‘Sous Chef’ cooks up a peek behind closed doors

Most of us have wondered what really goes on behind the closed doors of restaurant kitchens. Is there a secret society back there? Is the labor really as hard as we’ve heard? What about the artistry of the cuisine? Does that get dilluted on nights when the dining room is jammed? Of course, the biggest question is, Just what are they doing to our food?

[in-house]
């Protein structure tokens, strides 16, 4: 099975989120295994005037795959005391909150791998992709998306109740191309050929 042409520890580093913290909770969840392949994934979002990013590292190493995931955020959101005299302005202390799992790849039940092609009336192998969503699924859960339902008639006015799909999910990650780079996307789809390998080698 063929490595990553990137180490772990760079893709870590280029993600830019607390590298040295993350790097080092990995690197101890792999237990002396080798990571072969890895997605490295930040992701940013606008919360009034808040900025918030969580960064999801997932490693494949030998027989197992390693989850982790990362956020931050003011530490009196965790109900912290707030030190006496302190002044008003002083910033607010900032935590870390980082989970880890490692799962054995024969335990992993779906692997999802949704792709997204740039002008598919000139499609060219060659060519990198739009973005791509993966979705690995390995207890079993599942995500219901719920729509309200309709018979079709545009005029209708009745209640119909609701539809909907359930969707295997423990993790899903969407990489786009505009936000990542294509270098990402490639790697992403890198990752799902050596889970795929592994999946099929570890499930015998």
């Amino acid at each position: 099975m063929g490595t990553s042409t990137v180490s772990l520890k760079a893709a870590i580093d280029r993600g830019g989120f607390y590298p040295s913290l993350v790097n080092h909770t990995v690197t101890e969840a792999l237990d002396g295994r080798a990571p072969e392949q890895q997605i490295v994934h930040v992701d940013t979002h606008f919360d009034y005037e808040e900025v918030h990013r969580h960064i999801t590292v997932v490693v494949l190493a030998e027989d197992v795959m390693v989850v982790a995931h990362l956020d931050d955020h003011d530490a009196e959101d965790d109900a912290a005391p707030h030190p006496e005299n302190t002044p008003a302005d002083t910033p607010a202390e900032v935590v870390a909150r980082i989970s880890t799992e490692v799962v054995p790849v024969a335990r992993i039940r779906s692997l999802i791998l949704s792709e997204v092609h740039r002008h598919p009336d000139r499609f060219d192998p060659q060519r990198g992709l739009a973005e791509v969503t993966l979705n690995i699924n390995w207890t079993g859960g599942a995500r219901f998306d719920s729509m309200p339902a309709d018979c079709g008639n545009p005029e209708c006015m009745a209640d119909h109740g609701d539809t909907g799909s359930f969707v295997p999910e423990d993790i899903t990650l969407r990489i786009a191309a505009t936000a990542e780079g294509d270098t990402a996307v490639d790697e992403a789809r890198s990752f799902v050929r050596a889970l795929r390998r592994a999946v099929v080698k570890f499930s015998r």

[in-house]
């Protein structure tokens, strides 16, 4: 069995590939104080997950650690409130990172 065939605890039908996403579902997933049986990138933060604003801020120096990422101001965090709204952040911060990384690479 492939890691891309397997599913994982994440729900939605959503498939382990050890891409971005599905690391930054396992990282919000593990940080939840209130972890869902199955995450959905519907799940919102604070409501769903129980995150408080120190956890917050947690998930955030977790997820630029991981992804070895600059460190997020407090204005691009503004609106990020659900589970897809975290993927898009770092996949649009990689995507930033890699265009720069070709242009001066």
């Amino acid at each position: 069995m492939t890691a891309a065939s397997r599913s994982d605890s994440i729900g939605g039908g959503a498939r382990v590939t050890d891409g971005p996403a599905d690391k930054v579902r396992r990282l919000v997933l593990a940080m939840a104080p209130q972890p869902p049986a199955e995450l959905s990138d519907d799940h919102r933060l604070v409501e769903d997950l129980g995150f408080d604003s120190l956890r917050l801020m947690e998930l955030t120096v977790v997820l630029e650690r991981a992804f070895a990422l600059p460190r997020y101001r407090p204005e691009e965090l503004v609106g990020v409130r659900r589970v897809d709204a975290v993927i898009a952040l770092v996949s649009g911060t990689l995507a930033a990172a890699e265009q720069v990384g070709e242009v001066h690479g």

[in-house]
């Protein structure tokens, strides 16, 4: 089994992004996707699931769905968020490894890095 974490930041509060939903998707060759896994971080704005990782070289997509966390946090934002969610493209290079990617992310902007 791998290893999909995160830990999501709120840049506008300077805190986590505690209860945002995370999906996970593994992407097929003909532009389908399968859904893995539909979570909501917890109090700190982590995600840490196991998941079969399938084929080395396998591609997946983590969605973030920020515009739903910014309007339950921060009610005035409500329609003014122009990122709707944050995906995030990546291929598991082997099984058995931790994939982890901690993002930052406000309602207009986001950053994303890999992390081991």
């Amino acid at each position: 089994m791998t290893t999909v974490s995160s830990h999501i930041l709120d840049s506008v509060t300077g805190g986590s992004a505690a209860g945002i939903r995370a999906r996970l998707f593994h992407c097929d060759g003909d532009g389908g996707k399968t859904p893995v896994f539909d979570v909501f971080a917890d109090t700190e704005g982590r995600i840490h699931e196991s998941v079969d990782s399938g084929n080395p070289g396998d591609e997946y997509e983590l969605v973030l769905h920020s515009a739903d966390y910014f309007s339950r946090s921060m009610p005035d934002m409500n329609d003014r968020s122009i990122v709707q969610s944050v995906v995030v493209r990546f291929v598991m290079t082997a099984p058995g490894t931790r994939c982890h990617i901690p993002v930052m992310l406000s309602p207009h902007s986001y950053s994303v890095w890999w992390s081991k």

The answers are in “Sous Chef: 24 Hours On the Line” by chef Michael Gibney (Ballantine, $25, 240 pages). In this startlingly frank memoir, the reader dons an apron to stand alongside the chef as he serves a slice of life in the kitchen in a typical “upscale Manhattan restaurant.” He’s well-qualified to do so, having worked at such New York dining destinations as Alinea, Per Se, Bouley, Ducasse and Momofuku.

As he explains in the preface, “I’ve compiled material from several restaurants and several periods in time. I only hope to provide a genuine impression of the industry.”

We’ll have what he’s having.